In further proof that it requires an active faith to produce justification, there is a contrast between the priests and rulers who believed. In one case a great company of priests became obedient to the faith (Acts 6:7). In the other case many of the rulers believed but would not confess (John 12:42). Both of these companies of Jewish officials believed, but only one company was justified. It proves that faith only does not save, else both companies would have been saved seeing that they both believed. “Yes see, then, that by works a man is justified and not by faith only” (James 2:24).

Faith Plus

If a man exercises faith but his faith does not exercise him, either the subject has a poor faith or the faith has a poor subject. Some plain passages from the New Testament suggesting some pointed questions will serve to show that mere faith does not save.

“But as many as received him, to them gave he the power to become sons of God, even to them that believe on his name” (John 1:12). How does a believer exercise the power to become a child of God?

“And the hand of the Lord was with them: and a great number that believed turned unto the Lord” (Acts 11:21). What did these believers do when they turned unto the Lord?

“Repent ye, therefore, and turn again (be converted) that your sins may be blotted out” (Acts 3:19). What did these penitent persons do when they turned?

Adapted from Foy E. Wallace, Jr.

Monday, March 8, 2010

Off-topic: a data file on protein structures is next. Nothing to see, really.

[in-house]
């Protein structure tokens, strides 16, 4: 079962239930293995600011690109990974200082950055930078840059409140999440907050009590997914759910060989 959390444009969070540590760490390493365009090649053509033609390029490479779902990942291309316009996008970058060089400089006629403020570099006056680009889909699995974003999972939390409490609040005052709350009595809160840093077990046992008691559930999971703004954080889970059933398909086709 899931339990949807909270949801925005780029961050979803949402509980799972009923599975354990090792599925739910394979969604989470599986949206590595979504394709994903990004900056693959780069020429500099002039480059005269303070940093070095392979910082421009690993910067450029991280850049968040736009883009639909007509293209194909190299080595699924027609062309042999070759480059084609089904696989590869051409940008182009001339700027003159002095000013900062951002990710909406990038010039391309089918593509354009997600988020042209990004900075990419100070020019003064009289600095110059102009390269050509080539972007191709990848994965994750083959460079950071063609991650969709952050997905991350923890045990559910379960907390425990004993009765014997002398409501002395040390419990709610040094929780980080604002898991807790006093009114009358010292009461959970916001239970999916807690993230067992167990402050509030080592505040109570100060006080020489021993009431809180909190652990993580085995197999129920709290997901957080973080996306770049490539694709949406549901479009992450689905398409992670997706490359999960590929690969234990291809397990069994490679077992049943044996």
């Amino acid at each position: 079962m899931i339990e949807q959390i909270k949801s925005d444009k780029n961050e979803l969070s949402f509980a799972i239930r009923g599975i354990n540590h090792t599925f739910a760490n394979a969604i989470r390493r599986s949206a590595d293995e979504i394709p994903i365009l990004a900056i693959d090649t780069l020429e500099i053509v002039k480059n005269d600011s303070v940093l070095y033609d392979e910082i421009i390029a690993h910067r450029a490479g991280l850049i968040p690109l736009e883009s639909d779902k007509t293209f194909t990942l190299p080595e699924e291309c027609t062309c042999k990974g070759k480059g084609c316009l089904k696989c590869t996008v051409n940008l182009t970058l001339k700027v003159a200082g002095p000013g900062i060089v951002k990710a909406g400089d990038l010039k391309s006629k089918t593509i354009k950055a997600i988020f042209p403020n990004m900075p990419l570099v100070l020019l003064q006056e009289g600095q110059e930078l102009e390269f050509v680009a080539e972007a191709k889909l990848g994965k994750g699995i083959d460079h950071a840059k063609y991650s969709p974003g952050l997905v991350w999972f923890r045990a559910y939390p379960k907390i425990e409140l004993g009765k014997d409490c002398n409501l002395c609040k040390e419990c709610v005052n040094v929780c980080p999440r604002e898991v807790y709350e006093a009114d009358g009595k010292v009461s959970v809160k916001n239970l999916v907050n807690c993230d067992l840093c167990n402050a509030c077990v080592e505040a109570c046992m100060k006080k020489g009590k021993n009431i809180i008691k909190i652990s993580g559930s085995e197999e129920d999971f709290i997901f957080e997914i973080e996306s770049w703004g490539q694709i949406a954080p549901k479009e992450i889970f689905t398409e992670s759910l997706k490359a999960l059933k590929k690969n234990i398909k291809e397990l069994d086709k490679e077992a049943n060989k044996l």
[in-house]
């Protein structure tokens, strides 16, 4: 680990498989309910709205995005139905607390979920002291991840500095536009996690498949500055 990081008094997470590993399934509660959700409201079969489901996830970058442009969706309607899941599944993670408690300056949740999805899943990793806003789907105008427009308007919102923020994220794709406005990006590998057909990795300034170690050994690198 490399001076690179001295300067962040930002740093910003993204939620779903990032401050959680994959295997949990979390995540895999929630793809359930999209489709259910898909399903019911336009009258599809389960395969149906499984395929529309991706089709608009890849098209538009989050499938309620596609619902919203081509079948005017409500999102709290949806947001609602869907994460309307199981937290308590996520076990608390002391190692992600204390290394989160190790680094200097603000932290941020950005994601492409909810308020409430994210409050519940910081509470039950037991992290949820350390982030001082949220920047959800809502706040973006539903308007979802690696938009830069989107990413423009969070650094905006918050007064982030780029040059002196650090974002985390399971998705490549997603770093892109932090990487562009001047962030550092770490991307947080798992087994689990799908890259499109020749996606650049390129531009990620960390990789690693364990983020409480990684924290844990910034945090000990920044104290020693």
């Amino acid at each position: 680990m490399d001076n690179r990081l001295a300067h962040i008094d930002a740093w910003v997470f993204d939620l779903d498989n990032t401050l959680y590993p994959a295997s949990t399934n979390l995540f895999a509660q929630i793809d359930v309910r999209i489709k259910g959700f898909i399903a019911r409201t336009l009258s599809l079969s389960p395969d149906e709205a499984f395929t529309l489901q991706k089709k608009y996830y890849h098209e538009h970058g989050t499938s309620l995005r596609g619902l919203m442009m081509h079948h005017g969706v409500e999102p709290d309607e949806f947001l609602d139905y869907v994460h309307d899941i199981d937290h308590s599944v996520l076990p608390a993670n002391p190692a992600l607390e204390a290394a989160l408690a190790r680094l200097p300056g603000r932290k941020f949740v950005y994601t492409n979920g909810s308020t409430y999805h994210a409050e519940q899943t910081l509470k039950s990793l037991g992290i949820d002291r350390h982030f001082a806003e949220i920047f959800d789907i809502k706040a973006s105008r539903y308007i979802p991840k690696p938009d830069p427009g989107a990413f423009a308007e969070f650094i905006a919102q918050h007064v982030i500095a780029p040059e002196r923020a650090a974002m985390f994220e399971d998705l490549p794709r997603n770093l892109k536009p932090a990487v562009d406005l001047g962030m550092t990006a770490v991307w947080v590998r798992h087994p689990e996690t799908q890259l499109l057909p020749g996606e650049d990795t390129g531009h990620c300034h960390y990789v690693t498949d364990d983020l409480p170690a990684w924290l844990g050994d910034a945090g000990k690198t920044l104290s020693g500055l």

"Smut for smut" campaign in Texas

The University of Texas at San Antonio is locked in a fierce debate after a group of students launched the “smut for smut” campaign, trading Bibles and other religious texts for porn for any student over the age of 18.

Leaders of this atheist campaign allege that porn is no worse than what’s written in religious texts. Sadly, a university spokesman says that this controversial cause is completely legal, though he admits a majority of the students on campus do not agree with it.

Pornography is sinful. Jesus said, “But I say unto you, That whosoever looketh on a woman to lust after her hath committed adultery with her already in his heart” (Matthew 5:28). The vast majority of pornography is made for men, and is extremely degrading to women, turning them from the perfect helpmeet and companion as God made them to nothing more than an object for the base gratification of sexual desires.

Furthermore, placing the Bible on the same level as this unrighteous material is completely sacrilegious. The word of God is meant to be a “light” and a “lamp,” helping someone to build themselves up and receive an inheritance among the saints (Psalm 119:105; Acts 20:32). Pornography will always make men and women worse for viewing it, while the scriptures will make them better, pointing to a higher and holier standard of life. What a travesty it is to see “campaigns” like this one which advocates evil and turns people away from what is righteous.

Kyle Campbell

Monday, March 1, 2010

Archaeology: The “Place of Trumpeting” inscription

In 1969 excavations removing debris from the southwest corner of the retaining wall of the ancient temple in Jerusalem found a rectangular capstone from one of the temple towers.

The “place of trumpeting” on the stone refers to the place where the priests blew trumpets announcing the beginnings of holy festivals (cf. Psalm 81:3; Joel 2:15). This rare find brings to life the temple rituals of Jesus’ day.

Kyle Campbell